Why did you decide to pursue a graduate degree?
My academic and professional life has been dedicated to improving social, emotional, and academic outcomes for children and youth. Initially, I met this objective as a classroom teacher working with students in Canada, Japan, and the US. After completing my first master’s degree, I started a new career in social and emotional learning (SEL) program development and educational design. After over ten years serving in that role, I decided to pursue further graduate studies in support of a career shift to post-secondary education and educational research. As a professor and researcher, I can pursue my primary research interest: to advance the science and practice of SEL by developing and testing instruments, interventions, and professional learning approaches that can make significant, positive differences in SEL implementation quality and student outcomes. In this role, I can also work with pre-service and practicing educators to enhance their ability to promote students’ overall development.
Why did you decide to study at UBC?
I decided to pursue doctoral studies in Human Development, Learning, and Culture (HDLC) in the Department of Educational and Counselling Psychology, and Special Education (ECPS) at the University of British Columbia for three main reasons: 1) demonstrated commitment to advancing research in social and emotional learning (SEL) and development; 2) numerous faculty who are renowned experts in SEL and educator development; and, 3) recognition of the need for further research in my area of interest: improving educators’ ability to support students’ healthy social and emotional development.
What is it specifically, that your program offers, that attracted you?
The recognition of SEL as an integral component of students’ healthy development, well-being, and school and life success has risen dramatically over the last two decades. UBC’s HDLC program has contributed greatly to this recognition by advancing the research on many fronts. Both the SEL Lab and the Social-Emotional Education and Development (SEED) Research Group stand out to me as leaders in this area. Further evidence of HDLC’s commitment to SEL is their offering of an MA with a concentration in SEL and supporting teacher education cohorts in SEL. There are also several faculty members in the HDLC program who are renowned experts in SEL and related topics including educator development that were a key attraction for me. During my MA, I received excellent mentorship and training from Dr. Kimberly Schonert-Reichl, an exceptional researcher and leader in the field of SEL who is dedicated to developing the next generation of SEL researchers. In my doctoral studies, I will benefit from the expertise of my co-supervisors: Dr. Eva Oberle, an associate ECPS member and expert on SEL evaluation and systemic approaches to schoolwide SEL implementation, and Dr. Jennifer Shapka, an expert on SEL and teacher factors.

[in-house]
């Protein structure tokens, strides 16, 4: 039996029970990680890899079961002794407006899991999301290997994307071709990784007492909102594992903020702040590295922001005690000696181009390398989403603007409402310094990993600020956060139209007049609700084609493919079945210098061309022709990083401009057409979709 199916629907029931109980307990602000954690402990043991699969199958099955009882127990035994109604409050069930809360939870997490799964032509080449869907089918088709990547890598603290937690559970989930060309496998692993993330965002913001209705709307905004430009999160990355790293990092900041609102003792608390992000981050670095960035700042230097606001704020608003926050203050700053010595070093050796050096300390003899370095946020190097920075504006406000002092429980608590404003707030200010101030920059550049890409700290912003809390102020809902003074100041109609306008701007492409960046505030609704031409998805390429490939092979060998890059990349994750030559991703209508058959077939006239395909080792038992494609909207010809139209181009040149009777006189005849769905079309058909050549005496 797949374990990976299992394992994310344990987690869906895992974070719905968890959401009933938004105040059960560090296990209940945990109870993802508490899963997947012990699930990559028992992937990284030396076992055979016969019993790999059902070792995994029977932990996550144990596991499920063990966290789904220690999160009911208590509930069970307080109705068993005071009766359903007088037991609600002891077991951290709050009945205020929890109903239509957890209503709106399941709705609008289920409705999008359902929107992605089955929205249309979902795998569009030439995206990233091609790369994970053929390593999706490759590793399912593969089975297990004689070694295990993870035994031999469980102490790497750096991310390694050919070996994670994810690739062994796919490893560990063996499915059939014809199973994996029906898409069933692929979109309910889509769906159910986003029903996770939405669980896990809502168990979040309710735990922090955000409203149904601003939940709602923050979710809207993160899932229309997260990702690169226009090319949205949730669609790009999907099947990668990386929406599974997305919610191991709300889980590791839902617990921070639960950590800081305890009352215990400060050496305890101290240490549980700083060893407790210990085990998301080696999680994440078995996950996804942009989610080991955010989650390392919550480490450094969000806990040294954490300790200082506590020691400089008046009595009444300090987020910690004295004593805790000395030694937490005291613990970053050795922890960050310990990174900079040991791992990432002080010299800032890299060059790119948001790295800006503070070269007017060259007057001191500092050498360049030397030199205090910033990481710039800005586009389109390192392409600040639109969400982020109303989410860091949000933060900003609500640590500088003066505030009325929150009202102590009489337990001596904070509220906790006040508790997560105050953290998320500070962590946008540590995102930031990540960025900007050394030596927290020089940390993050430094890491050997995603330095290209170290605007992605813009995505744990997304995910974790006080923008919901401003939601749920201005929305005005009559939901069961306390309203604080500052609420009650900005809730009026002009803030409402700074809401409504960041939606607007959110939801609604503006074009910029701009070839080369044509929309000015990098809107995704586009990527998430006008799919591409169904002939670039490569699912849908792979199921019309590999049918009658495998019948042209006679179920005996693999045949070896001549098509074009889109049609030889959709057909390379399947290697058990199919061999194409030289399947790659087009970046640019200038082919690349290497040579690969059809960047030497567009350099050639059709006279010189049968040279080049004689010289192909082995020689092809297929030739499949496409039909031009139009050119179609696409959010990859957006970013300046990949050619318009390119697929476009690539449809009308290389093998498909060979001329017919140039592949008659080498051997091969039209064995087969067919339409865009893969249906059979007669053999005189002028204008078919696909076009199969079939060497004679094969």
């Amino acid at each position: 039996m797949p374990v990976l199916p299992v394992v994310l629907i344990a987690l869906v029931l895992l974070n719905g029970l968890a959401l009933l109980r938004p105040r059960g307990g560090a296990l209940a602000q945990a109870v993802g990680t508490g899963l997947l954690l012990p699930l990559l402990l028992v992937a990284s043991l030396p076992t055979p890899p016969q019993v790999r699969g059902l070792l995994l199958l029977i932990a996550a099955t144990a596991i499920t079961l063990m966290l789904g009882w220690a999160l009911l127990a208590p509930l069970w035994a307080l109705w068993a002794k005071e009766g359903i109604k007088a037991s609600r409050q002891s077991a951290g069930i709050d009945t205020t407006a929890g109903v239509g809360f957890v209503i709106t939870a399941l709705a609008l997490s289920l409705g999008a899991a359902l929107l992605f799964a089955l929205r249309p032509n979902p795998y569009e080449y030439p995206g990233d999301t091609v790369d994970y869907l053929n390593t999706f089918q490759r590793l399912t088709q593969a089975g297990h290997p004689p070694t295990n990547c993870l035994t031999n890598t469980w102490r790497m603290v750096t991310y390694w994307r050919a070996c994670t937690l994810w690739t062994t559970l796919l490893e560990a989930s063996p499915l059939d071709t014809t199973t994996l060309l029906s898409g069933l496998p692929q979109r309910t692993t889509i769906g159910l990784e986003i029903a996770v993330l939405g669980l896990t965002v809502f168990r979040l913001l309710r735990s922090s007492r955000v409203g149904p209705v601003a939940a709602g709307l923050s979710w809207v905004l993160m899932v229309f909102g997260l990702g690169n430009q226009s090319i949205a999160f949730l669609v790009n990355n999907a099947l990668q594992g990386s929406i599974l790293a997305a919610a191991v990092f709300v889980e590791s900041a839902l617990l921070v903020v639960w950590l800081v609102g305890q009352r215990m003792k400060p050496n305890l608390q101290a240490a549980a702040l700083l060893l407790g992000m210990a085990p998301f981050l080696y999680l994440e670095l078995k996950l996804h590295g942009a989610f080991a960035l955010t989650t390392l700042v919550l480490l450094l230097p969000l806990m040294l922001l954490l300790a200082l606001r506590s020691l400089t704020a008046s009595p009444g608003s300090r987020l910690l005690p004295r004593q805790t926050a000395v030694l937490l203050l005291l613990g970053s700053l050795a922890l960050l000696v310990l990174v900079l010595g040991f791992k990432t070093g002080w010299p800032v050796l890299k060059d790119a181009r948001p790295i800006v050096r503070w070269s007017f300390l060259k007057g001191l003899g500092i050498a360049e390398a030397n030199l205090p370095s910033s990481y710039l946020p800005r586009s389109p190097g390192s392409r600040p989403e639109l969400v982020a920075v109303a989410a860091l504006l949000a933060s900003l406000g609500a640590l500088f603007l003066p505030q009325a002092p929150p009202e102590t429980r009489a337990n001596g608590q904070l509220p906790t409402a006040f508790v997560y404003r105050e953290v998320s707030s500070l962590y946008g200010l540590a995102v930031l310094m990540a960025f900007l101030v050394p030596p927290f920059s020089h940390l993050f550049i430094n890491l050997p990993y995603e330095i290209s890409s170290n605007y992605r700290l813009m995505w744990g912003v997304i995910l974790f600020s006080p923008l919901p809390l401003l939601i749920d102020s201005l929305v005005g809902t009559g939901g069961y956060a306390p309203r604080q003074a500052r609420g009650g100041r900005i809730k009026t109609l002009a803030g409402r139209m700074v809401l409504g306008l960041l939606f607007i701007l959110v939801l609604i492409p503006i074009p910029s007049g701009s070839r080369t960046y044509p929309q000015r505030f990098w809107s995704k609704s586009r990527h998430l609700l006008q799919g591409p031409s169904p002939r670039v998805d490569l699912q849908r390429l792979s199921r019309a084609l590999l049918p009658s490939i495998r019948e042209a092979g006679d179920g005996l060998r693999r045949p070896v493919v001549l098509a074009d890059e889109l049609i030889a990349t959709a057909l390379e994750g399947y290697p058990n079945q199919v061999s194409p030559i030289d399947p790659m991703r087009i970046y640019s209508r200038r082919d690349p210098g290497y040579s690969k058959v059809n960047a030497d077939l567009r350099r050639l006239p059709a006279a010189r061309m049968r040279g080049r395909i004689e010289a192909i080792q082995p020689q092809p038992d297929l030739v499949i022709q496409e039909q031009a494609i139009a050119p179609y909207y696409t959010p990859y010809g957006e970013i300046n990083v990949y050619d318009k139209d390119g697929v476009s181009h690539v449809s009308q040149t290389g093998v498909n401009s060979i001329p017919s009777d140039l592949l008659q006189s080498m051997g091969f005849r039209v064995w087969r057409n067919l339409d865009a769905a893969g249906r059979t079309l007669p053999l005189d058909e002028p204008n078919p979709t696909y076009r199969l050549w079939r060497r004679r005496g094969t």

What was the best surprise about UBC or life in Vancouver?